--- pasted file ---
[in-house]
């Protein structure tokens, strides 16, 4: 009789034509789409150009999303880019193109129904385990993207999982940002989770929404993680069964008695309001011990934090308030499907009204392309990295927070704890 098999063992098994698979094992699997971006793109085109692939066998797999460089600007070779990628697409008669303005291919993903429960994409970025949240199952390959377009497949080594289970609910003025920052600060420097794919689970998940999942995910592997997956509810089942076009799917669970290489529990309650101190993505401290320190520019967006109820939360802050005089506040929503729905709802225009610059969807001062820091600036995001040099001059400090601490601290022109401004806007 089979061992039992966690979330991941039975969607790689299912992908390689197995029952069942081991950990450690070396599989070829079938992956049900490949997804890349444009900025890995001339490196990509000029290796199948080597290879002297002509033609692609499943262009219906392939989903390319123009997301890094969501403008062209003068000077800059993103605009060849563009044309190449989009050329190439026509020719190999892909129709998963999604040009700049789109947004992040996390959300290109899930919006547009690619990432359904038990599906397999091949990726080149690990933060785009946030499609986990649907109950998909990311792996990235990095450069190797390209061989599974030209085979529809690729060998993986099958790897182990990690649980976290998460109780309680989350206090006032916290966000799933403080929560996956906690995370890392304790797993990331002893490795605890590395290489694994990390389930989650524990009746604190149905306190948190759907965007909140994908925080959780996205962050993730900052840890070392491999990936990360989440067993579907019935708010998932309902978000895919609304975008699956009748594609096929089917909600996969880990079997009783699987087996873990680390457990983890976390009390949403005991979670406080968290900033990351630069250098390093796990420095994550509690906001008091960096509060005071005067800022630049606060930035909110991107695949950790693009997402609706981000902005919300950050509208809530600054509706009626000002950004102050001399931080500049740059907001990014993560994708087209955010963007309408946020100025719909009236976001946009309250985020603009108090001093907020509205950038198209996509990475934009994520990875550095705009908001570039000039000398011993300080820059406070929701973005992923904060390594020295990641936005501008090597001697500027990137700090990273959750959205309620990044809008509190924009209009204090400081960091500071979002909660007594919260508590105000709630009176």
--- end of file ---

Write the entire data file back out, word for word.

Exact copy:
[in-house]
């Protein structure tokens, strides 16, 4: 009789034509789409150009999303880019193109129904385990993207999982940002989770929404993680069964008695309001011990934090308030499907009204392309990295927070704890 098999063992098994698979094992699997971006793109085109692939066998797999460089600007070779990628697409008669303005291919993903429960994409970025949240199952390959377009497949080594289970609910003025920052600060420097794919689970998940999942995910592997997956509810089942076009799917669970290489529990309650101190993505401290320190520019967006109820939360802050005089506040929503729905709802225009610059969807001062820091600036995001040099001059400090601490601290022109401004806007 089979061992039992966690979330991941039975969607790689299912992908390689197995029952069942081991950990450690070396599989070829079938992956049900490949997804890349444009900025890995001339490196990509000029290796199948080597290879002297002509033609692609499943262009219906392939989903390319123009997301890094969501403008062209003068000077800059993103605009060849563009044309190449989009050329190439026509020719190999892909129709998963999604040009700049789109947004992040996390959300290109899930919006547009690619990432359904038990599906397999091949990726080149690990933060785009946030499609986990649907109950998909990311792996990235990095450069190797390209061989599974030209085979529809690729060998993986099958790897182990990690649980976290998460109780309680989350206090006032916290966000799933403080929560996956906690995370890392304790797993990331002893490795605890590395290489694994990390389930989650524990009746604190149905306190948190759907965007909140994908925080959780996205962050993730900052840890070392491999990936990360989440067993579907019935708010998932309902978000895919609304975008699956009748594609096929089917909600996969880990079997009783699987087996873990680390457990983890976390009390949403005991979670406080968290900033990351630069250098390093796990420095994550509690906001008091960096509060005071005067800022630049606060930035909110991107695949950790693009997402609706981000902005919300950050509208809530600054509706009626000002950004102050001399931080500049740059907001990014993560994708087209955010963007309408946020100025719909009236976001946009309250985020603009108090001093907020509205950038198209996509990475934009994520990875550095705009908001570039000039000398011993300080820059406070929701973005992923904060390594020295990641936005501008090597001697500027990137700090990273959750959205309620990044809008509190924009209009204090400081960091500071979002909660007594919260508590105000709630009176």